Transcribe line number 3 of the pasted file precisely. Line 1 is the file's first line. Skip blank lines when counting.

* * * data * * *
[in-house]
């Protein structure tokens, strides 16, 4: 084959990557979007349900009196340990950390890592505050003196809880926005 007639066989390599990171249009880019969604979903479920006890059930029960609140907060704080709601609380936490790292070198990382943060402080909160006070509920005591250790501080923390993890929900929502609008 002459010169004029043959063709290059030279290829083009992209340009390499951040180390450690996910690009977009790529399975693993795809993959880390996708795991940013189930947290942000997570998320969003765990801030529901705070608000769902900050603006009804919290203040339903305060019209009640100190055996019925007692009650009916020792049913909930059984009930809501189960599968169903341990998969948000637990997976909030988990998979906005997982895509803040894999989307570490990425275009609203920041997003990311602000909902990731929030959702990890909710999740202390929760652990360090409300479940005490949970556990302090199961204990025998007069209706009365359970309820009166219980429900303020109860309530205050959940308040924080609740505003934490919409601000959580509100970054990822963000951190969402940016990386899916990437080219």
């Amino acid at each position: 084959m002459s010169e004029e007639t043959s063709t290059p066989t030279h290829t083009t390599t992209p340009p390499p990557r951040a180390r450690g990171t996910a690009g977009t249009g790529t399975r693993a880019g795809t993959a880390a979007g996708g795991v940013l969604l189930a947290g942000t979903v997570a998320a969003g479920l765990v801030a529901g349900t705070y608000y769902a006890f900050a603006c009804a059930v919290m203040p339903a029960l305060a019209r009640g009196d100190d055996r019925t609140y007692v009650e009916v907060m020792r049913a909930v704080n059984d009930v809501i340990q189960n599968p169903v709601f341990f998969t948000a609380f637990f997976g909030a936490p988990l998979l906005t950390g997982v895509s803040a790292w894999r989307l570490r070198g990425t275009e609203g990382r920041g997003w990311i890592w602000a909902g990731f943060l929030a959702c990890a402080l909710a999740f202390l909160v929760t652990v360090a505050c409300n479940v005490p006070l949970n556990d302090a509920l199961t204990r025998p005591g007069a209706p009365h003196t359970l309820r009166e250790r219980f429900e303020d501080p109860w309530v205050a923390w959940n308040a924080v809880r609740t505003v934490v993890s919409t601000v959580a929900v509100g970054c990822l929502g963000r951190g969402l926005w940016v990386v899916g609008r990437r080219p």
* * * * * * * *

């Amino acid at each position: 084959m002459s010169e004029e007639t043959s063709t290059p066989t030279h290829t083009t390599t992209p340009p390499p990557r951040a180390r450690g990171t996910a690009g977009t249009g790529t399975r693993a880019g795809t993959a880390a979007g996708g795991v940013l969604l189930a947290g942000t979903v997570a998320a969003g479920l765990v801030a529901g349900t705070y608000y769902a006890f900050a603006c009804a059930v919290m203040p339903a029960l305060a019209r009640g009196d100190d055996r019925t609140y007692v009650e009916v907060m020792r049913a909930v704080n059984d009930v809501i340990q189960n599968p169903v709601f341990f998969t948000a609380f637990f997976g909030a936490p988990l998979l906005t950390g997982v895509s803040a790292w894999r989307l570490r070198g990425t275009e609203g990382r920041g997003w990311i890592w602000a909902g990731f943060l929030a959702c990890a402080l909710a999740f202390l909160v929760t652990v360090a505050c409300n479940v005490p006070l949970n556990d302090a509920l199961t204990r025998p005591g007069a209706p009365h003196t359970l309820r009166e250790r219980f429900e303020d501080p109860w309530v205050a923390w959940n308040a924080v809880r609740t505003v934490v993890s919409t601000v959580a929900v509100g970054c990822l929502g963000r951190g969402l926005w940016v990386v899916g609008r990437r080219p």